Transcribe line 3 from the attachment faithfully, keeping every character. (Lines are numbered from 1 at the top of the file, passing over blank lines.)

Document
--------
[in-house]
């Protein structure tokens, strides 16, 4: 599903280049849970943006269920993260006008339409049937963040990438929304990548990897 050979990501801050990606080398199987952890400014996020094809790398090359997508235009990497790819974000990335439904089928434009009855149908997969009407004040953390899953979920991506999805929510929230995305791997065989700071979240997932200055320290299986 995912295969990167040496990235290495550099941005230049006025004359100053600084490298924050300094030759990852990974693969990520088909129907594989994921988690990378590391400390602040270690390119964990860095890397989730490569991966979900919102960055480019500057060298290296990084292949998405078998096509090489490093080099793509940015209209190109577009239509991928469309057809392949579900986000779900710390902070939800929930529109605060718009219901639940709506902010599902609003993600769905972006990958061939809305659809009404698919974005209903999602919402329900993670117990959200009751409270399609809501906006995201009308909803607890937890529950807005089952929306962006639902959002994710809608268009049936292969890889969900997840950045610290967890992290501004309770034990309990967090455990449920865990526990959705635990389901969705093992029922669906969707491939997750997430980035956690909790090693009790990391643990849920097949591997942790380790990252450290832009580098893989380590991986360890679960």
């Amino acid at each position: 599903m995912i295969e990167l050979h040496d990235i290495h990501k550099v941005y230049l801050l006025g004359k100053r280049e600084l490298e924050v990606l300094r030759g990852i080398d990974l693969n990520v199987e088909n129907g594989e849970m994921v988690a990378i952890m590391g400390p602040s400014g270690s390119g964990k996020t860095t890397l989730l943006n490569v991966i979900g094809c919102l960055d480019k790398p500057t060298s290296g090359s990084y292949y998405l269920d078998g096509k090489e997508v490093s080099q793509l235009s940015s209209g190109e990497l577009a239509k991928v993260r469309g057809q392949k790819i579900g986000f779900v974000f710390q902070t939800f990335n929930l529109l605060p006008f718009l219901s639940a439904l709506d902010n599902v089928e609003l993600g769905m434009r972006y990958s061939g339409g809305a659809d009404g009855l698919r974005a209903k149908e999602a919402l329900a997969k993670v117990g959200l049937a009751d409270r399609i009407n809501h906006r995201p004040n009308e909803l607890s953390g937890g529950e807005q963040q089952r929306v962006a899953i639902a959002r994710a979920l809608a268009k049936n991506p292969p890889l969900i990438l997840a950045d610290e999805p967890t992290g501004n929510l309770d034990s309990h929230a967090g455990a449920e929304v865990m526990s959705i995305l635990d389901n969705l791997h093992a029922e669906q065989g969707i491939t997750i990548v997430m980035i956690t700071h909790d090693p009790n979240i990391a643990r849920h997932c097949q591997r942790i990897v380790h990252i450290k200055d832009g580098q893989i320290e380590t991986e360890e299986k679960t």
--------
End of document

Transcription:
């Amino acid at each position: 599903m995912i295969e990167l050979h040496d990235i290495h990501k550099v941005y230049l801050l006025g004359k100053r280049e600084l490298e924050v990606l300094r030759g990852i080398d990974l693969n990520v199987e088909n129907g594989e849970m994921v988690a990378i952890m590391g400390p602040s400014g270690s390119g964990k996020t860095t890397l989730l943006n490569v991966i979900g094809c919102l960055d480019k790398p500057t060298s290296g090359s990084y292949y998405l269920d078998g096509k090489e997508v490093s080099q793509l235009s940015s209209g190109e990497l577009a239509k991928v993260r469309g057809q392949k790819i579900g986000f779900v974000f710390q902070t939800f990335n929930l529109l605060p006008f718009l219901s639940a439904l709506d902010n599902v089928e609003l993600g769905m434009r972006y990958s061939g339409g809305a659809d009404g009855l698919r974005a209903k149908e999602a919402l329900a997969k993670v117990g959200l049937a009751d409270r399609i009407n809501h906006r995201p004040n009308e909803l607890s953390g937890g529950e807005q963040q089952r929306v962006a899953i639902a959002r994710a979920l809608a268009k049936n991506p292969p890889l969900i990438l997840a950045d610290e999805p967890t992290g501004n929510l309770d034990s309990h929230a967090g455990a449920e929304v865990m526990s959705i995305l635990d389901n969705l791997h093992a029922e669906q065989g969707i491939t997750i990548v997430m980035i956690t700071h909790d090693p009790n979240i990391a643990r849920h997932c097949q591997r942790i990897v380790h990252i450290k200055d832009g580098q893989i320290e380590t991986e360890e299986k679960t």